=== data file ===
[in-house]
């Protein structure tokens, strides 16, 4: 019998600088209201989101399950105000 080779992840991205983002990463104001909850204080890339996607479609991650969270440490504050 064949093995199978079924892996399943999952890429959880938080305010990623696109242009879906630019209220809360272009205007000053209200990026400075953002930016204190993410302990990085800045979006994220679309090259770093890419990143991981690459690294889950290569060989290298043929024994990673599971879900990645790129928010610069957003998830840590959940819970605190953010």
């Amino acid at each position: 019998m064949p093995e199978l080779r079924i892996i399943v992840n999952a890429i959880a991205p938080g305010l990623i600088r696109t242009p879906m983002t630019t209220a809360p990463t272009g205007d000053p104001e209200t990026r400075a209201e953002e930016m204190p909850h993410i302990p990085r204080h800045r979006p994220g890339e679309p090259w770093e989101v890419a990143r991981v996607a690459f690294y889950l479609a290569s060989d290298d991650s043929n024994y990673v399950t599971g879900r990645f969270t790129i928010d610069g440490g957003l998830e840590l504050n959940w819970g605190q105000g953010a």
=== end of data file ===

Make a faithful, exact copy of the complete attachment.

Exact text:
[in-house]
């Protein structure tokens, strides 16, 4: 019998600088209201989101399950105000 080779992840991205983002990463104001909850204080890339996607479609991650969270440490504050 064949093995199978079924892996399943999952890429959880938080305010990623696109242009879906630019209220809360272009205007000053209200990026400075953002930016204190993410302990990085800045979006994220679309090259770093890419990143991981690459690294889950290569060989290298043929024994990673599971879900990645790129928010610069957003998830840590959940819970605190953010």
């Amino acid at each position: 019998m064949p093995e199978l080779r079924i892996i399943v992840n999952a890429i959880a991205p938080g305010l990623i600088r696109t242009p879906m983002t630019t209220a809360p990463t272009g205007d000053p104001e209200t990026r400075a209201e953002e930016m204190p909850h993410i302990p990085r204080h800045r979006p994220g890339e679309p090259w770093e989101v890419a990143r991981v996607a690459f690294y889950l479609a290569s060989d290298d991650s043929n024994y990673v399950t599971g879900r990645f969270t790129i928010d610069g440490g957003l998830e840590l504050n959940w819970g605190q105000g953010a």